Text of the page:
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Dioscorea mexicana Scheidw.

Brief Summary

    Dioscorea mexicana: Brief Summary
    provided by wikipedia

    Dioscorea mexicana, Mexican yam or cabeza de negro is a species of yam in the genus Dioscorea.

    Dioscorea mexicana is a caudiciform dioscorea having either a partly to completely above-ground dome-shaped caudex with a thick, woody outer layer up to 3 feet (90 cm) in diameter and 8–10 inches (20 to 25 cm) in height. The caudex of D. mexicana is divided into regular polygonal plates that become protuberant with age, and separated by deep fissures. The vigorous annual vines which may reach 30 feet (9 m) long before dying back in winter, that grow up from the caudex, bear heart-shaped leaves.

    Dioscorea mexicana ranges from the state of San Luis Potosí in northeastern Mexico south to Panama. It is notable for its production of diosgenin, which is a precursor for the synthesis of hormones such as progesterone. Russell Marker developed the extraction and manufacture of hormones from D. mexicana at Syntex. Later the Mexican barbasco trade focused instead on Dioscorea composita instead, as this variety has a higher diosgenin content.

Comprehensive Description

    Dioscorea mexicana
    provided by wikipedia

    Dioscorea mexicana, Mexican yam or cabeza de negro is a species of yam in the genus Dioscorea.[1]

    Dioscorea mexicana is a caudiciform dioscorea having either a partly to completely above-ground dome-shaped caudex with a thick, woody outer layer up to 3 feet (90 cm) in diameter and 8–10 inches (20 to 25 cm) in height. The caudex of D. mexicana is divided into regular polygonal plates that become protuberant with age, and separated by deep fissures. The vigorous annual vines which may reach 30 feet (9 m) long before dying back in winter, that grow up from the caudex, bear heart-shaped leaves.[2]

    Dioscorea mexicana ranges from the state of San Luis Potosí in northeastern Mexico south to Panama.[3][4][5][6][7][8][9] It is notable for its production of diosgenin, which is a precursor for the synthesis of hormones such as progesterone.[10] Russell Marker developed the extraction and manufacture of hormones from D. mexicana at Syntex. Later the Mexican barbasco trade focused instead on Dioscorea composita instead, as this variety has a higher diosgenin content.[11]

    References

    1. ^ a b "World Checklist of Selected Plant Families: Royal Botanic Gardens, Kew". apps.kew.org. Retrieved 2017-01-23..mw-parser-output cite.citation{font-style:inherit}.mw-parser-output q{quotes:"""""'"'"}.mw-parser-output code.cs1-code{color:inherit;background:inherit;border:inherit;padding:inherit}.mw-parser-output .cs1-lock-free a{background:url("//upload.wikimedia.org/wikipedia/commons/thumb/6/65/Lock-green.svg/9px-Lock-green.svg.png")no-repeat;background-position:right .1em center}.mw-parser-output .cs1-lock-limited a,.mw-parser-output .cs1-lock-registration a{background:url("//upload.wikimedia.org/wikipedia/commons/thumb/d/d6/Lock-gray-alt-2.svg/9px-Lock-gray-alt-2.svg.png")no-repeat;background-position:right .1em center}.mw-parser-output .cs1-lock-subscription a{background:url("//upload.wikimedia.org/wikipedia/commons/thumb/a/aa/Lock-red-alt-2.svg/9px-Lock-red-alt-2.svg.png")no-repeat;background-position:right .1em center}.mw-parser-output .cs1-subscription,.mw-parser-output .cs1-registration{color:#555}.mw-parser-output .cs1-subscription span,.mw-parser-output .cs1-registration span{border-bottom:1px dotted;cursor:help}.mw-parser-output .cs1-hidden-error{display:none;font-size:100%}.mw-parser-output .cs1-visible-error{font-size:100%}.mw-parser-output .cs1-subscription,.mw-parser-output .cs1-registration,.mw-parser-output .cs1-format{font-size:95%}.mw-parser-output .cs1-kern-left,.mw-parser-output .cs1-kern-wl-left{padding-left:0.2em}.mw-parser-output .cs1-kern-right,.mw-parser-output .cs1-kern-wl-right{padding-right:0.2em}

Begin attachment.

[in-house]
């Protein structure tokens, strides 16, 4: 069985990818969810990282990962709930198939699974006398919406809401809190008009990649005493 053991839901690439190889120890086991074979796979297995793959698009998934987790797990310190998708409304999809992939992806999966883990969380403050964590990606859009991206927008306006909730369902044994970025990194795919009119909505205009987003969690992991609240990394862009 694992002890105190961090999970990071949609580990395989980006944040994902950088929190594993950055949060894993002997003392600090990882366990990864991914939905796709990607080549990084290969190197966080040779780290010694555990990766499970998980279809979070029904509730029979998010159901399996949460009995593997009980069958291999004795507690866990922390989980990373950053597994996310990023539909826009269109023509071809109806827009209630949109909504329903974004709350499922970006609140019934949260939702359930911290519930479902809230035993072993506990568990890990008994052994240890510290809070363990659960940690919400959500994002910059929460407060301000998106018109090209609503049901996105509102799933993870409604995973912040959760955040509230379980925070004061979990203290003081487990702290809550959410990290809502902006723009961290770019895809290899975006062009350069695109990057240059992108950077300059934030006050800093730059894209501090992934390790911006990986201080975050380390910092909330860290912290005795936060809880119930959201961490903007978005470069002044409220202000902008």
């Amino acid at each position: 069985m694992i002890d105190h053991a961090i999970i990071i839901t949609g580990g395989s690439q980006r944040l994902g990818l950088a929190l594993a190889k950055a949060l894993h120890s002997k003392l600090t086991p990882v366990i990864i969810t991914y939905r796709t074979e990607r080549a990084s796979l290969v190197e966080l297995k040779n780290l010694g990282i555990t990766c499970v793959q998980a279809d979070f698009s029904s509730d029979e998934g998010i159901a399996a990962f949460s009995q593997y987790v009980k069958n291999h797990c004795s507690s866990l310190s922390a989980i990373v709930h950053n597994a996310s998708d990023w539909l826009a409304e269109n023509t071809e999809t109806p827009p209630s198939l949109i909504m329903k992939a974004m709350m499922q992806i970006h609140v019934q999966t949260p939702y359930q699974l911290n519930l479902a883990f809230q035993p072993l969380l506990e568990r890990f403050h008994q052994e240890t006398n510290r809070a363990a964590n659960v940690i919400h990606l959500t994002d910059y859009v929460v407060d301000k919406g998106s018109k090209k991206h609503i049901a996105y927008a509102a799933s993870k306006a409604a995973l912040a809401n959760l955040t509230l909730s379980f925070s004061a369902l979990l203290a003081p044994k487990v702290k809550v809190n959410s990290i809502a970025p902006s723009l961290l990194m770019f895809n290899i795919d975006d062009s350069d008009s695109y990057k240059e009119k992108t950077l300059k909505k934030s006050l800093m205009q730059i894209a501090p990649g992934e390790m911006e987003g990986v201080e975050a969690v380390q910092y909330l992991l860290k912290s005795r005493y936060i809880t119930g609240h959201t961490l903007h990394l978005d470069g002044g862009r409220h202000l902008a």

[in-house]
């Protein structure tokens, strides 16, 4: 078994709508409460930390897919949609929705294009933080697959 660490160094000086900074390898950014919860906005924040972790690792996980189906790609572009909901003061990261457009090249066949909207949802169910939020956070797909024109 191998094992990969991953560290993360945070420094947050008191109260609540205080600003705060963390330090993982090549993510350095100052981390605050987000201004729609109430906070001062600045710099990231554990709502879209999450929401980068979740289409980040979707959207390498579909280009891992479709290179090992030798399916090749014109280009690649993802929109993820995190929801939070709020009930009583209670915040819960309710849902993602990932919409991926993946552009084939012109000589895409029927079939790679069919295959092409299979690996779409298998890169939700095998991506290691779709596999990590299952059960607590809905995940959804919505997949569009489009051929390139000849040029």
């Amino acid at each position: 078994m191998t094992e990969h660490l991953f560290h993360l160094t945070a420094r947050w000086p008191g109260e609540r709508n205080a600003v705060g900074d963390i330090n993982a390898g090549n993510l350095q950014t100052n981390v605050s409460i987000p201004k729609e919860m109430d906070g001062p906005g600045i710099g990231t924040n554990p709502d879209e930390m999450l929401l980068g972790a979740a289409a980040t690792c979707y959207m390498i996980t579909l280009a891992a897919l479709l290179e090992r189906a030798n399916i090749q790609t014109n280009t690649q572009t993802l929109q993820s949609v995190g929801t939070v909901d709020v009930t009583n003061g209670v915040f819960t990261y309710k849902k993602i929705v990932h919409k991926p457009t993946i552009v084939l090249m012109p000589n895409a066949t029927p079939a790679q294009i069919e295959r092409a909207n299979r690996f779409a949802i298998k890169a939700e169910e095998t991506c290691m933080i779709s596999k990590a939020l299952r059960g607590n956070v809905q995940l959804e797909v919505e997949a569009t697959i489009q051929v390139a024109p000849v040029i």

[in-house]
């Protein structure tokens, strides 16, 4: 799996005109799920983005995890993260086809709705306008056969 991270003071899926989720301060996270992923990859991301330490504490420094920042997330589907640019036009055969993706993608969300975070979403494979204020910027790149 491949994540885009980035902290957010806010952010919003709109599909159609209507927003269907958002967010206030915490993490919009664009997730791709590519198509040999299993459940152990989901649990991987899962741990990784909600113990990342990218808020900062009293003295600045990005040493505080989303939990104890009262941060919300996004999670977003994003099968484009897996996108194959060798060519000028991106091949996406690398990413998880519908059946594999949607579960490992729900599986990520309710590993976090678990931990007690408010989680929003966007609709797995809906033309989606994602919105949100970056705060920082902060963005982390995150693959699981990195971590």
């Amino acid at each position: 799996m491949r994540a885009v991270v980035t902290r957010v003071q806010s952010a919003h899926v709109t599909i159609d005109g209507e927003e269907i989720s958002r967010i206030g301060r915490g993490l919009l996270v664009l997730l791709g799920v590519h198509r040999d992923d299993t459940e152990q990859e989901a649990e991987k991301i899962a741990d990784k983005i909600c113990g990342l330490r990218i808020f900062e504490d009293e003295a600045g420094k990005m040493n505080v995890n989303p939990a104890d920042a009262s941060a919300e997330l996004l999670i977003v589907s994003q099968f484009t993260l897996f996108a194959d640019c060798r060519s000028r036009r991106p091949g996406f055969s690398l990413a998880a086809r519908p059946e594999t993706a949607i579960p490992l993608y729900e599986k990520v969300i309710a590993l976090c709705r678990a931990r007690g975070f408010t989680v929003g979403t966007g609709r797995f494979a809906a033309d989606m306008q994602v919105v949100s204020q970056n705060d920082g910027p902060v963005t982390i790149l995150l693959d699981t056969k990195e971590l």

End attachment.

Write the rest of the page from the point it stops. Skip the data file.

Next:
2. ^ Dortort, Fred(2011). Succulent Plants of the World. Timber Press Inc. pp 220. ISBN 978-0-88192-995-9
    3. ^ Téllez V., O. & B. G. Schubert. 1994. 251. Dioscoreaceae. 6: 53–65. In G. Davidse, M. Sousa Sánchez & A.O. Chater (eds.) Flora Mesoamericana. Universidad Nacional Autónoma de México, México, D. F.
    4. ^ Sosa, V., B. G. Schubert & A. Gómez Pompa. 1987. Dioscoreaceae. Flora de Veracruz 53: 1–46.
    5. ^ Correa A., M.D., C. Galdames & M. Stapf. 2004. Catálogo de las Plantas Vasculares de Panamá 1–599. Smithsonian Tropical Research Institute, Panamá.
    6. ^ Pérez J., L. A., M. Sousa Sánchez, A. M. Hanan-Alipi, F. Chiang Cabrera & P. Tenorio L. 2005. Vegetación terrestre. 65–110. In J. Bueno, F Álvarez & S. Santiago Biodiversidad del Estado de Tabasco. CONABIO-UNAM, México.
    7. ^ Balick, M. J., M. H. Nee & D.E. Atha. 2000. Checklist of the vascular plants of Belize. Memoirs of The New York Botanical Garden 85: i–ix, 1–246.
    8. ^ Nelson Sutherland, C.H. (2008). Catálogo de las plantes vasculares de Honduras. Espermatofitas: 1–1576. SERNA/Guaymuras, Tegucigalpa, Honduras.
    9. ^ López Patiño, E.J., Szeszko, D.R., Rascala Pérez, J. & Beltrán Retis, A.S. (2012). The flora of the Tenacingo-Malinalco-Zumpahuacán protected natural area, state of Mexico, Mexico. Harvard Papers in Botany 17: 65–167.
    10. ^ "Dioscorea mexicana". Germplasm Resources Information Network (GRIN). Agricultural Research Service (ARS), United States Department of Agriculture (USDA). Retrieved 10 January 2018.
    11. ^ americanheritage.com

Benefits

    Economic Significance
    provided by EOL authors

    D. mexicana, along with other mexican species, were the source of diosgenin, which was used to synthesize progesterone for the first synthetic birth control pills.